(a parallel for windmills on Cape Cod)

There is a movement about these days - promoted by environmental groups - to take broad swaths of public and private land and fill them with windmills as an alternate source of energy. There are plans for 130 wind-turbines 40 stories tall, spreading over 24 square miles, to be erected along the Nantucket area of Massachusetts. This area is precious for Americans because it was here that pilgrims from the Mayflower landed in 1620. It is also, coincidently, the home of two of America's greatest foes of Communism, John and Robert Kennedy.

Windmills on Cape Cod can be viewed as symbolic of Communism's take-over of America, just as the building of the windmill in Animal Farm was. ~ Jackie Jura

Here's an excerpt from Chapter V, Animal Farm, by George Orwell:

"...In the long pasture, not far from the farm buildings, there was a small knoll which was the highest point on the farm. After surveying the ground, Snowball declared that this was just the place for a windmill, which could be made to operate a dynamo and supply the farm with electrical power. This would light the stalls and warm them in winter, and would also run a circular saw, a chaff-cutter, a mangel-slicer, and an electric milking machine. The animals had never heard of anything of this kind before (for the farm was an old-fashioned one and had only the most primitive machinery), and they listened in astonishment while Snowball conjured up pictures of fantastic machines which would do their work for them while they grazed at their ease in the fields or improved their minds with reading and conversation.

Within a few weeks Snowball's plans for the windmill were fully worked out. The mechanical details came mostly from three books which had belonged to Mr. Jones One Thousand Useful Things to Do About the House, Every Man His Own Bricklayer, and Electricity for Beginners. Snowball used as his study a shed which had once been used for incubators and had a smooth wooden floor, suitable for drawing on. He was closeted there for hours at a time. With his books held open by a stone, and with a piece of chalk gripped between the knuckles of his trotter, he would move rapidly to and fro, drawing in line after line and uttering little whimpers of excitement. Gradually the plans grew into a complicated mass of cranks and cog-wheels, covering more than half the floor, which the other animals found completely unintelligible but very impressive.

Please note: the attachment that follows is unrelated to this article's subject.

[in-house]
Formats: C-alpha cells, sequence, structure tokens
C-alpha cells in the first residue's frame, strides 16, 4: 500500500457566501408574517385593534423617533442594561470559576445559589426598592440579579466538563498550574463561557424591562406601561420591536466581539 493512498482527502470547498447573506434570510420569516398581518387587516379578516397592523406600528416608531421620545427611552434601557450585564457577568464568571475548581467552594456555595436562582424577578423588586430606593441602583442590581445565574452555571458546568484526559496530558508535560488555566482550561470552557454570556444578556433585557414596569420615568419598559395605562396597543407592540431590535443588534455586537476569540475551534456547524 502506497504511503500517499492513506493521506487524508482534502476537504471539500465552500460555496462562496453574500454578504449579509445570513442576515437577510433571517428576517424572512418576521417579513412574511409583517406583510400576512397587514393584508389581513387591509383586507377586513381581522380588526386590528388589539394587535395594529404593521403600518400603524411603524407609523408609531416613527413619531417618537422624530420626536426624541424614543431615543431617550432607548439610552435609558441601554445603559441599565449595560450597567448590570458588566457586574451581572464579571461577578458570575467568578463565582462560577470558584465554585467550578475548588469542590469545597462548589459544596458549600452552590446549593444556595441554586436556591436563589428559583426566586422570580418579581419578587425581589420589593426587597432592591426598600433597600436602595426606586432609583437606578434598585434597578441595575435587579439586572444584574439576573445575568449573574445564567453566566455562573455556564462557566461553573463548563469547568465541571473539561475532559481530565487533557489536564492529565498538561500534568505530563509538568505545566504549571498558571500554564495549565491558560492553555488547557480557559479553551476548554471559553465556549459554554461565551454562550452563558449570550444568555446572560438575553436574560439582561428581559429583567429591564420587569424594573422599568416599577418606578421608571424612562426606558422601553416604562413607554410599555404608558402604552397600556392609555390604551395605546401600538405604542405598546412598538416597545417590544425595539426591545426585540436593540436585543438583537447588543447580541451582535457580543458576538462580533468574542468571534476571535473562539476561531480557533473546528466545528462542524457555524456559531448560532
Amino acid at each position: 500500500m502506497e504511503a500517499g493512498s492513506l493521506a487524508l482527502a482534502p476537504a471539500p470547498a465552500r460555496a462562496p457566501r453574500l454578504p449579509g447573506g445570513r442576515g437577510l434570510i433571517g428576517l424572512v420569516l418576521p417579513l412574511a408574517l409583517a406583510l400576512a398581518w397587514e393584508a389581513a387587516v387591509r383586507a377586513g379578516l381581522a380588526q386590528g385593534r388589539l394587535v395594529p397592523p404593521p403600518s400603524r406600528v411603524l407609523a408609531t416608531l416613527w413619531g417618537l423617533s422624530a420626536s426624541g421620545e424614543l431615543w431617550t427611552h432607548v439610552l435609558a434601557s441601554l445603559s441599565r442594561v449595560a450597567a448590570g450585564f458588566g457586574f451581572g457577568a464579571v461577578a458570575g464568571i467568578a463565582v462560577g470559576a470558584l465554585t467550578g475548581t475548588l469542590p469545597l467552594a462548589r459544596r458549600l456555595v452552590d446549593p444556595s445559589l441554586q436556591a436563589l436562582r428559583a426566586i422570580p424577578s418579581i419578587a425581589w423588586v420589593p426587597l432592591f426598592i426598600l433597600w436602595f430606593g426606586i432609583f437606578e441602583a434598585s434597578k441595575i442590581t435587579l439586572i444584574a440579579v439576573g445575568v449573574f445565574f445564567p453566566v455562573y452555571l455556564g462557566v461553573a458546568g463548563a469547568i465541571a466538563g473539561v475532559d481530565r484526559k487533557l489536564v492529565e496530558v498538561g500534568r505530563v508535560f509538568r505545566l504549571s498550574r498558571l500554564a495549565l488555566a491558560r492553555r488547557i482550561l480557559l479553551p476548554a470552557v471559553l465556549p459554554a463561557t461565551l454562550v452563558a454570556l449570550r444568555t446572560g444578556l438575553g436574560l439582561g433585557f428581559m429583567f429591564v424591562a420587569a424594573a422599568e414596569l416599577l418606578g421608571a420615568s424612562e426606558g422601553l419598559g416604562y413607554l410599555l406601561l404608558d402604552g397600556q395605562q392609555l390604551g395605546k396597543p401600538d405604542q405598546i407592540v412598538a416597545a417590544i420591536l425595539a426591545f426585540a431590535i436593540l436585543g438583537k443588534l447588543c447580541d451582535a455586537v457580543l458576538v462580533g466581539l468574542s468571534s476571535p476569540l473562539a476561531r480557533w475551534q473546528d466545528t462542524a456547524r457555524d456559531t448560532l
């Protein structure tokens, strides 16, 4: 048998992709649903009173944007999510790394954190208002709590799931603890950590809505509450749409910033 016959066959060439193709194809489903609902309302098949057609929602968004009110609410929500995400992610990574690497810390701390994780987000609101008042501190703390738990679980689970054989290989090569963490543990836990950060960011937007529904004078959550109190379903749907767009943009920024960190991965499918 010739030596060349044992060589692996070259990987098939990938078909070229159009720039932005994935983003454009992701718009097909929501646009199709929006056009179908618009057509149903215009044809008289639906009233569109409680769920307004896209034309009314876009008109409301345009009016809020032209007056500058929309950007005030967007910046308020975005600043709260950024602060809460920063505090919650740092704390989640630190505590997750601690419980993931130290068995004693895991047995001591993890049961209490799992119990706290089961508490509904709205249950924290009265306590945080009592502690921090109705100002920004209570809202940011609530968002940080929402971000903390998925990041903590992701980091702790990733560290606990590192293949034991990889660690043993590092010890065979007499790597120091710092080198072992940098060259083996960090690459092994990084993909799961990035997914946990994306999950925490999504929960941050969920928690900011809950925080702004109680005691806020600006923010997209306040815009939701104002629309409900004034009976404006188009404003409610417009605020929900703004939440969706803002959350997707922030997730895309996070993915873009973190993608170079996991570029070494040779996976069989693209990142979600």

...The whole farm was deeply divided on the subject of the windmill. Snowball did not deny that to build it would be a difficult business. Stone would have to be carried and built up into walls, then the sails would have to be made and after that there would be need for dynamos and cables. (How these were to be procured, Snowball did not say.) But he maintained that it could all be done in a year. And thereafter, he declared, so much labour would be saved that the animals would only need to work three days a week...

Benjamin was the only animal who did not side with either faction. He refused to believe either that food would become more plentiful or that the windmill would save work. Windmill or no windmill, he said, life would go on as it had always gone on that is, badly." ~ end quoting from Animal Farm.

WINDMILLS ARE GREEN STALINISM (hundreds of miles of ancient countryside & shoreline will be disfigured). Telegraph, Jul 24, 2004


GULLIVER DESCRIBES GM AGRICULTURE (He had a very convenient Mill within Half a Mile of his House, turned by a Current from a large River, and sufficient for his own Family as well as a great Number of his Tenants...). Apr 24, 2004. Go to 9.Keeping Masses Down & 15.Life in Oceania


Jackie Jura
~ an independent researcher monitoring local, national and international events ~